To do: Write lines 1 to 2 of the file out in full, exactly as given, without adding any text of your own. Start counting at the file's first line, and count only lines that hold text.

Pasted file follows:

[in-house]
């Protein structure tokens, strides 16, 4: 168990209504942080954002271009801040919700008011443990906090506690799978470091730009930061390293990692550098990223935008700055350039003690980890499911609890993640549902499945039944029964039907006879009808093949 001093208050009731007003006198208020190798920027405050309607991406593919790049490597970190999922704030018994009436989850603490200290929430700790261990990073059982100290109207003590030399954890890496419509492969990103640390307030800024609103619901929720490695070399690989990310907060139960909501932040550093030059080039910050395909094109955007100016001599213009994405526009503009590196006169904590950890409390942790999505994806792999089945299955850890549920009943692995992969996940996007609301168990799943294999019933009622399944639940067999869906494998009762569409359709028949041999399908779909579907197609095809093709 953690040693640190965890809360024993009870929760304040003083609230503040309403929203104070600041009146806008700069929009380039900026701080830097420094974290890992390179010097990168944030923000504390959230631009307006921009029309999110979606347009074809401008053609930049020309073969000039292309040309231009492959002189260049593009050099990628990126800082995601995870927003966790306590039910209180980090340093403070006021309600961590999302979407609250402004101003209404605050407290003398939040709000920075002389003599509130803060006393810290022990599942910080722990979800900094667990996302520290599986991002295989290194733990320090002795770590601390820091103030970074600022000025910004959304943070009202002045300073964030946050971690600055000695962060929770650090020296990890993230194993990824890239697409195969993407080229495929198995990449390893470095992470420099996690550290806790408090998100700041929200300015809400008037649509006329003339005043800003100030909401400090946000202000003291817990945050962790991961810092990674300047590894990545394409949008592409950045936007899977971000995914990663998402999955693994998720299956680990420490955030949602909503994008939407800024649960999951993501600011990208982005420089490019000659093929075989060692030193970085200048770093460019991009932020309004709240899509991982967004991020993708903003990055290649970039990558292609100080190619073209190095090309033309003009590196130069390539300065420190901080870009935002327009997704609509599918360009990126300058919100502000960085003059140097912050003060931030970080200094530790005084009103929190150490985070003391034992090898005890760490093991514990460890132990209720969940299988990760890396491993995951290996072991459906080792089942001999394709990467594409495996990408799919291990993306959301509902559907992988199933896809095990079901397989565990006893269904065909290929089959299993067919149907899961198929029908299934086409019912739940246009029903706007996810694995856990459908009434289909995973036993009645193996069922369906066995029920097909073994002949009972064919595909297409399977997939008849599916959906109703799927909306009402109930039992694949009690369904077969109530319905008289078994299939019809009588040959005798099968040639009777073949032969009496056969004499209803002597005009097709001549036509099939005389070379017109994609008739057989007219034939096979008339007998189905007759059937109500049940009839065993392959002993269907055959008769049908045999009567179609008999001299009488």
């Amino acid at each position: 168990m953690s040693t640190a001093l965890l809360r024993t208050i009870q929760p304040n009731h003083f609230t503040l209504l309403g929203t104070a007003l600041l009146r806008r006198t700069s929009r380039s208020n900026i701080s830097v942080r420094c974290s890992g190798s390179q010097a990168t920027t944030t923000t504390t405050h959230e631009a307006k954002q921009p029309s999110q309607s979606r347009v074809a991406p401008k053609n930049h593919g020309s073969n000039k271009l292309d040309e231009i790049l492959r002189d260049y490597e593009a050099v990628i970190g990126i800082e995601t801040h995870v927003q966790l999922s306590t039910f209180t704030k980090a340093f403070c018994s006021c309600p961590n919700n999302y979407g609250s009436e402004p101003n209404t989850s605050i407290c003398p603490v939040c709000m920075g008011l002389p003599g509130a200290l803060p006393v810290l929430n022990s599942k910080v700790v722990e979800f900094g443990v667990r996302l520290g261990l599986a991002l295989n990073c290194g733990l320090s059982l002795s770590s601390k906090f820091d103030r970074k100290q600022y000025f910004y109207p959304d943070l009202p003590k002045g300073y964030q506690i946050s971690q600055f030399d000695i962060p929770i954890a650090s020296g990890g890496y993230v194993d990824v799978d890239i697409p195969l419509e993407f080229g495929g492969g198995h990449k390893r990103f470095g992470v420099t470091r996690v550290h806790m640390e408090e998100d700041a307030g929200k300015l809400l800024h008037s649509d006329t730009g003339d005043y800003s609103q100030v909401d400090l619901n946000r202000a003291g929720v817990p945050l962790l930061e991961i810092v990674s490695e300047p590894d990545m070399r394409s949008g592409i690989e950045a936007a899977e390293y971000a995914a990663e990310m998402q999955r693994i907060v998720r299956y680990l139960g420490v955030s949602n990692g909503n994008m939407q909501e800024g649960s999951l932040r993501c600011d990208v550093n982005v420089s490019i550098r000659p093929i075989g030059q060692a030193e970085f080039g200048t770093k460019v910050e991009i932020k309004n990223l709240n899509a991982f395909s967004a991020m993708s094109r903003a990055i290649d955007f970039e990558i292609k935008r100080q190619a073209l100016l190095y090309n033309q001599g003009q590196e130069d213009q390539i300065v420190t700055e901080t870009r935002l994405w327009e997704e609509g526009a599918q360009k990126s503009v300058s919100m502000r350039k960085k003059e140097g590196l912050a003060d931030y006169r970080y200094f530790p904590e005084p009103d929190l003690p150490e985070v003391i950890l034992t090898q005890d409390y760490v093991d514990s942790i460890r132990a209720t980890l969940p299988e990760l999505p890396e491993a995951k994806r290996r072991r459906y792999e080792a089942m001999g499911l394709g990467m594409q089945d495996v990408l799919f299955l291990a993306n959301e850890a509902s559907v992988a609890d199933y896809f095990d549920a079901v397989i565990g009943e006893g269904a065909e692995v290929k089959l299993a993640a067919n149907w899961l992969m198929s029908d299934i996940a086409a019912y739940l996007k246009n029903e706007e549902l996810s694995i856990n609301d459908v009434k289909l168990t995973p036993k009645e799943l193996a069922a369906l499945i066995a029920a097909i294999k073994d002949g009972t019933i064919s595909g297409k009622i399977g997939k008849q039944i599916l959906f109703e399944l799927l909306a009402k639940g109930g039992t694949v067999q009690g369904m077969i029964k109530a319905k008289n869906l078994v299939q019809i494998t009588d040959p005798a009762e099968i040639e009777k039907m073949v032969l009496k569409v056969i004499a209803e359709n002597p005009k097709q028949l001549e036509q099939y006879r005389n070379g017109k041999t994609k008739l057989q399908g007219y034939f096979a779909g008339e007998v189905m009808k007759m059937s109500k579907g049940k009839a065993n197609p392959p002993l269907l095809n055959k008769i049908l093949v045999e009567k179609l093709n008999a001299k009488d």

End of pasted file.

[in-house]
């Protein structure tokens, strides 16, 4: 168990209504942080954002271009801040919700008011443990906090506690799978470091730009930061390293990692550098990223935008700055350039003690980890499911609890993640549902499945039944029964039907006879009808093949 001093208050009731007003006198208020190798920027405050309607991406593919790049490597970190999922704030018994009436989850603490200290929430700790261990990073059982100290109207003590030399954890890496419509492969990103640390307030800024609103619901929720490695070399690989990310907060139960909501932040550093030059080039910050395909094109955007100016001599213009994405526009503009590196006169904590950890409390942790999505994806792999089945299955850890549920009943692995992969996940996007609301168990799943294999019933009622399944639940067999869906494998009762569409359709028949041999399908779909579907197609095809093709 953690040693640190965890809360024993009870929760304040003083609230503040309403929203104070600041009146806008700069929009380039900026701080830097420094974290890992390179010097990168944030923000504390959230631009307006921009029309999110979606347009074809401008053609930049020309073969000039292309040309231009492959002189260049593009050099990628990126800082995601995870927003966790306590039910209180980090340093403070006021309600961590999302979407609250402004101003209404605050407290003398939040709000920075002389003599509130803060006393810290022990599942910080722990979800900094667990996302520290599986991002295989290194733990320090002795770590601390820091103030970074600022000025910004959304943070009202002045300073964030946050971690600055000695962060929770650090020296990890993230194993990824890239697409195969993407080229495929198995990449390893470095992470420099996690550290806790408090998100700041929200300015809400008037649509006329003339005043800003100030909401400090946000202000003291817990945050962790991961810092990674300047590894990545394409949008592409950045936007899977971000995914990663998402999955693994998720299956680990420490955030949602909503994008939407800024649960999951993501600011990208982005420089490019000659093929075989060692030193970085200048770093460019991009932020309004709240899509991982967004991020993708903003990055290649970039990558292609100080190619073209190095090309033309003009590196130069390539300065420190901080870009935002327009997704609509599918360009990126300058919100502000960085003059140097912050003060931030970080200094530790005084009103929190150490985070003391034992090898005890760490093991514990460890132990209720969940299988990760890396491993995951290996072991459906080792089942001999394709990467594409495996990408799919291990993306959301509902559907992988199933896809095990079901397989565990006893269904065909290929089959299993067919149907899961198929029908299934086409019912739940246009029903706007996810694995856990459908009434289909995973036993009645193996069922369906066995029920097909073994002949009972064919595909297409399977997939008849599916959906109703799927909306009402109930039992694949009690369904077969109530319905008289078994299939019809009588040959005798099968040639009777073949032969009496056969004499209803002597005009097709001549036509099939005389070379017109994609008739057989007219034939096979008339007998189905007759059937109500049940009839065993392959002993269907055959008769049908045999009567179609008999001299009488």